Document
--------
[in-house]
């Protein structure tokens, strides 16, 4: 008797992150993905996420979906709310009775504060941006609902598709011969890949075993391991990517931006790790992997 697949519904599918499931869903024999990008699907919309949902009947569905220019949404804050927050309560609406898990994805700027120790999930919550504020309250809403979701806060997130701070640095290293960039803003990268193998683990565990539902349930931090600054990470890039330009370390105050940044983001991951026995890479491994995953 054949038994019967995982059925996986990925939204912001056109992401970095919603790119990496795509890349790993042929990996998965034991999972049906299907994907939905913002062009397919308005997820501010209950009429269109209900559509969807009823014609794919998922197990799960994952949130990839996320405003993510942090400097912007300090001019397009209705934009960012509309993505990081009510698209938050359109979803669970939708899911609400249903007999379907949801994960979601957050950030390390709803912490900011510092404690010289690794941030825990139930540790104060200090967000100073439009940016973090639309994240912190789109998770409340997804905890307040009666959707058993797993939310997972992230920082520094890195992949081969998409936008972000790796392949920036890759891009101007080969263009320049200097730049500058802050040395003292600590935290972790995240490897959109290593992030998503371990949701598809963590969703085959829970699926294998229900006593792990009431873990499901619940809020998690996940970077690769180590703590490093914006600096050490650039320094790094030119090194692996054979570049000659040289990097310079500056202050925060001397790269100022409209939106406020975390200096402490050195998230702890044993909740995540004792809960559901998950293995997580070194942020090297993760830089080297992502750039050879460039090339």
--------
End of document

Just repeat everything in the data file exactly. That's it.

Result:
[in-house]
């Protein structure tokens, strides 16, 4: 008797992150993905996420979906709310009775504060941006609902598709011969890949075993391991990517931006790790992997 697949519904599918499931869903024999990008699907919309949902009947569905220019949404804050927050309560609406898990994805700027120790999930919550504020309250809403979701806060997130701070640095290293960039803003990268193998683990565990539902349930931090600054990470890039330009370390105050940044983001991951026995890479491994995953 054949038994019967995982059925996986990925939204912001056109992401970095919603790119990496795509890349790993042929990996998965034991999972049906299907994907939905913002062009397919308005997820501010209950009429269109209900559509969807009823014609794919998922197990799960994952949130990839996320405003993510942090400097912007300090001019397009209705934009960012509309993505990081009510698209938050359109979803669970939708899911609400249903007999379907949801994960979601957050950030390390709803912490900011510092404690010289690794941030825990139930540790104060200090967000100073439009940016973090639309994240912190789109998770409340997804905890307040009666959707058993797993939310997972992230920082520094890195992949081969998409936008972000790796392949920036890759891009101007080969263009320049200097730049500058802050040395003292600590935290972790995240490897959109290593992030998503371990949701598809963590969703085959829970699926294998229900006593792990009431873990499901619940809020998690996940970077690769180590703590490093914006600096050490650039320094790094030119090194692996054979570049000659040289990097310079500056202050925060001397790269100022409209939106406020975390200096402490050195998230702890044993909740995540004792809960559901998950293995997580070194942020090297993760830089080297992502750039050879460039090339």